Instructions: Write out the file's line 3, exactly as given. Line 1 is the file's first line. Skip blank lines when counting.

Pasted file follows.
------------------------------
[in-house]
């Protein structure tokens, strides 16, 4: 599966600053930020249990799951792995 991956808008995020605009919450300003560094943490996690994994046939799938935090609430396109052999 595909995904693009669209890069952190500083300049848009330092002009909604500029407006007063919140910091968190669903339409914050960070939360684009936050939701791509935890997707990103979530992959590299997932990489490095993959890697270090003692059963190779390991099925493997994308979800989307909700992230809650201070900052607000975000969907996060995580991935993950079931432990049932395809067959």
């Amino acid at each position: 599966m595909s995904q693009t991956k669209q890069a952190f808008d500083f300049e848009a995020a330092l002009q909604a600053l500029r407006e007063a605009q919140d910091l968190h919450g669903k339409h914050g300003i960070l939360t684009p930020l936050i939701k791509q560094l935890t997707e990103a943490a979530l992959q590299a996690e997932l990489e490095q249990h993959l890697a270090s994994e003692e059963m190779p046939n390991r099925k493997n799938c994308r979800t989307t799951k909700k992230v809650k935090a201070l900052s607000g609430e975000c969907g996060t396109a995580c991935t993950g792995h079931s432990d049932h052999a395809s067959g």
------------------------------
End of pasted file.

């Amino acid at each position: 599966m595909s995904q693009t991956k669209q890069a952190f808008d500083f300049e848009a995020a330092l002009q909604a600053l500029r407006e007063a605009q919140d910091l968190h919450g669903k339409h914050g300003i960070l939360t684009p930020l936050i939701k791509q560094l935890t997707e990103a943490a979530l992959q590299a996690e997932l990489e490095q249990h993959l890697a270090s994994e003692e059963m190779p046939n390991r099925k493997n799938c994308r979800t989307t799951k909700k992230v809650k935090a201070l900052s607000g609430e975000c969907g996060t396109a995580c991935t993950g792995h079931s432990d049932h052999a395809s067959g």